Porter, M. (1996). What is strategy? Harvard Business Review, November-December 1996, 61-78.

Shocks to the System: Financial Meltdown and a Fragile Supply Chain

Just-In-Time (JIT) practices are a cornerstone of the fast-paced, 21st century globalized economy. But as the October 2008 financial meltdown has so starkly indicated, when just a few of the assumptions on which a critical system is based change, all hell can break loose. What effect could the economic crisis have on businesses that rely on JIT?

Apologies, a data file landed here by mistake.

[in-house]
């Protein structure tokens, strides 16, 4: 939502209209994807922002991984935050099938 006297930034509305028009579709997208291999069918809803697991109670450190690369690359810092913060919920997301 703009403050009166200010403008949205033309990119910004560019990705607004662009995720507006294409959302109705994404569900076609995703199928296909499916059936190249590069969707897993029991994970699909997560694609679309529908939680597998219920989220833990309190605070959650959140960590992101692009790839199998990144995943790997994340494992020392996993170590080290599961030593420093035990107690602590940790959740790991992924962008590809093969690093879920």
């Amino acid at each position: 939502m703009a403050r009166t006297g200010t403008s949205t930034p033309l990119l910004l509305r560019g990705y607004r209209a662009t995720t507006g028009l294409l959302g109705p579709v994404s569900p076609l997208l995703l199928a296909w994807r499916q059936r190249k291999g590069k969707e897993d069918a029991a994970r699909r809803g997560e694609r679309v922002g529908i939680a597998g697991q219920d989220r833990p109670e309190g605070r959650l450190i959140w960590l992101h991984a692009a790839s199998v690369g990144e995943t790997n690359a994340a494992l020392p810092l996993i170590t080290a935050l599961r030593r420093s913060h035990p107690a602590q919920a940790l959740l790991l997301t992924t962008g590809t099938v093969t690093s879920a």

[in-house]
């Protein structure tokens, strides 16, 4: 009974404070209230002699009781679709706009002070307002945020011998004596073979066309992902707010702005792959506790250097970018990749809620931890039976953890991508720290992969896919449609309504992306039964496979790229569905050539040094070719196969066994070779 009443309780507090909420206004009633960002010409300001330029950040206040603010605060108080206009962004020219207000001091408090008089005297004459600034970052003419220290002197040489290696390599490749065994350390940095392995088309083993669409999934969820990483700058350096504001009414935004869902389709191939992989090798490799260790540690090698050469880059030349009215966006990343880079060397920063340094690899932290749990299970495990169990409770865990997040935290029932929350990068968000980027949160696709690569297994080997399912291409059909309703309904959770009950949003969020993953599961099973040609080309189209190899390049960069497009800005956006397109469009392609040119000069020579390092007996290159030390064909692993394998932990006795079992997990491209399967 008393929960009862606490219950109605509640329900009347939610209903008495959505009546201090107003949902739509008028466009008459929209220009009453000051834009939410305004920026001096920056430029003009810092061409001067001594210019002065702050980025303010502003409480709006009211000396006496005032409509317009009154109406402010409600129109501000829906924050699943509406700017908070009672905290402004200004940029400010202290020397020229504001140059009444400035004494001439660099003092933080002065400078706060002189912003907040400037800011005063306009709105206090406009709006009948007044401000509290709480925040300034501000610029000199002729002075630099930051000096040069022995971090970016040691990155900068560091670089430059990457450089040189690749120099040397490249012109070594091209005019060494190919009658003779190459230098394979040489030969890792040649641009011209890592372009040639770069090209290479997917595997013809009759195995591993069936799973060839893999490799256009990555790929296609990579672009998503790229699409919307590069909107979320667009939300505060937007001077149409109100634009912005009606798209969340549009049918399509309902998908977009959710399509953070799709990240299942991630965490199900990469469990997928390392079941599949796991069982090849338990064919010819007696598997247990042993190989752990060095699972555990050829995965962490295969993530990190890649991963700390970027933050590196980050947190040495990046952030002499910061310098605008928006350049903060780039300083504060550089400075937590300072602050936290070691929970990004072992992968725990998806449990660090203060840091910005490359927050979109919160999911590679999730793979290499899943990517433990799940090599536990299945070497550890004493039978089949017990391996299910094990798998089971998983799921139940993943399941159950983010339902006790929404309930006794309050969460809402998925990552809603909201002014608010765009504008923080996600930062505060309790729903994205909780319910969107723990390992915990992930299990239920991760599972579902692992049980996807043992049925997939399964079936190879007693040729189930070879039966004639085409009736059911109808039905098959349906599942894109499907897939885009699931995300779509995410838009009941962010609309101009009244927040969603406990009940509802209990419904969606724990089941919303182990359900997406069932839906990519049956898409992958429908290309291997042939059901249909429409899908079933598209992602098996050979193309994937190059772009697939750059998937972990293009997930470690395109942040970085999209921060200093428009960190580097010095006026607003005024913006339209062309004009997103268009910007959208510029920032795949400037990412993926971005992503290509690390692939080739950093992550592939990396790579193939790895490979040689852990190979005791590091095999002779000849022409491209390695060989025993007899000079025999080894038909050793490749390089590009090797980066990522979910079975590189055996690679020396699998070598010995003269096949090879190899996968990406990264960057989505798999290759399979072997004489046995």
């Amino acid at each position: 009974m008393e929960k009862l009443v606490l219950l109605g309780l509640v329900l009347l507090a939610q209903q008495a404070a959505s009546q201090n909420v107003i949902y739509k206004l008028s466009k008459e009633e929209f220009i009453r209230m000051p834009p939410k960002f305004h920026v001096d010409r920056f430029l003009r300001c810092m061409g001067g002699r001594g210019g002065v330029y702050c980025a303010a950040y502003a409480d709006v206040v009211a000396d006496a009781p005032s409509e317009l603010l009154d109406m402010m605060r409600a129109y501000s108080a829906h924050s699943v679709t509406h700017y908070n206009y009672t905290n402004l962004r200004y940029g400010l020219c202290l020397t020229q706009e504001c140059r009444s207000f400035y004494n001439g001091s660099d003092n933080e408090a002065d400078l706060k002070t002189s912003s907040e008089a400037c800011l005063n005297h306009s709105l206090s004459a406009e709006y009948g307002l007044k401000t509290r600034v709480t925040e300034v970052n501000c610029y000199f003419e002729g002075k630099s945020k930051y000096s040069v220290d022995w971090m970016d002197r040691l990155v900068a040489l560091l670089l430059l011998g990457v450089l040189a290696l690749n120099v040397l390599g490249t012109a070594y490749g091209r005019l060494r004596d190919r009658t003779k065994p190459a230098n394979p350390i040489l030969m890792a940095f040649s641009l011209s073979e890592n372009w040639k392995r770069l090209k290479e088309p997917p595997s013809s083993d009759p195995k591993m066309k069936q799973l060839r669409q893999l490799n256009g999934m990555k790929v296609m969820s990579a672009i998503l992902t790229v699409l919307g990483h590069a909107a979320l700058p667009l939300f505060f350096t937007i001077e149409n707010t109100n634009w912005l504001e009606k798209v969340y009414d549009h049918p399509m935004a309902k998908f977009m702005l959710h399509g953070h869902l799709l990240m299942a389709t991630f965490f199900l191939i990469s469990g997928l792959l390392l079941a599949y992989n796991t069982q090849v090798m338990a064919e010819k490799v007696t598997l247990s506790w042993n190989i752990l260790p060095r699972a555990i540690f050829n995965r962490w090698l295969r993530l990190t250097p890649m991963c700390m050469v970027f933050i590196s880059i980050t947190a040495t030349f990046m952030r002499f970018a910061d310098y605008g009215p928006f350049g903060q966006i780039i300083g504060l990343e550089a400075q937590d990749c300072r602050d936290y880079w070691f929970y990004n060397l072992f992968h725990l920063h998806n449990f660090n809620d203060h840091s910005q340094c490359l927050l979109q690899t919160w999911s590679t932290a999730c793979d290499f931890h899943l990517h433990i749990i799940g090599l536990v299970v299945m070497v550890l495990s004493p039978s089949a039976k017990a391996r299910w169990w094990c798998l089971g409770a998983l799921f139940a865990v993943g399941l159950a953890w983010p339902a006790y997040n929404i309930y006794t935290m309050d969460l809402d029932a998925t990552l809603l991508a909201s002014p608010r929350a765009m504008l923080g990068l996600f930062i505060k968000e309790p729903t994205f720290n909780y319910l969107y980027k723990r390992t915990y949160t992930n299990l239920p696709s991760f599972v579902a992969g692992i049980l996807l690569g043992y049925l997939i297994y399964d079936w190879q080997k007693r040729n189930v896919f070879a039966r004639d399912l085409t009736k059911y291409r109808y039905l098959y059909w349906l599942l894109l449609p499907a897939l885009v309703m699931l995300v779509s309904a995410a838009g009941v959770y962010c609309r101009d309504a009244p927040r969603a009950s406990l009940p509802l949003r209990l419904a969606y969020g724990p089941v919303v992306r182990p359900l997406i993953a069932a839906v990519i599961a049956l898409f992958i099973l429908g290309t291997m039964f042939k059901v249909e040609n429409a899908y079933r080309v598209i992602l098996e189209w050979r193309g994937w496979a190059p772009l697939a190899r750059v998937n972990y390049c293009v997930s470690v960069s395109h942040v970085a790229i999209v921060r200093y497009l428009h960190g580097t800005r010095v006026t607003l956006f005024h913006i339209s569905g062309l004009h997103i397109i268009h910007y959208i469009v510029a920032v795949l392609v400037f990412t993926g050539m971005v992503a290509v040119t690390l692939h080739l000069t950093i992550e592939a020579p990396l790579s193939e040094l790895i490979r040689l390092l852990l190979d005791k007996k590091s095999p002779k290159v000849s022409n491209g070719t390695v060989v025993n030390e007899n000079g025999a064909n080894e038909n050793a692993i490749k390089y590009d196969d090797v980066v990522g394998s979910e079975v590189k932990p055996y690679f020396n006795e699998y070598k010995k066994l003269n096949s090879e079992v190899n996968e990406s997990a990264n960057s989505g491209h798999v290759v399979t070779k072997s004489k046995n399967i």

There are several scholars who have studied JIT in depth – the pros, the cons, and of course the implementation details. But one recent article stands out most, to me, as I try to gauge how the seismic shift might impact business. In 2006, Tony Polito (an Associate Professor in the Department of Marketing and Supply Chain Management at East Carolina University) published an article in the Journal of the American Academy of Business detailing the ubiquity and fragility of Just-In-Time practices. If you’re involved in a business that uses or depends on JIT, you should be aware of his conclusions – forewarned is forearmed! I’ll summarize them here to save you some time, so you can start thinking about the structural health and viability of your own business processes.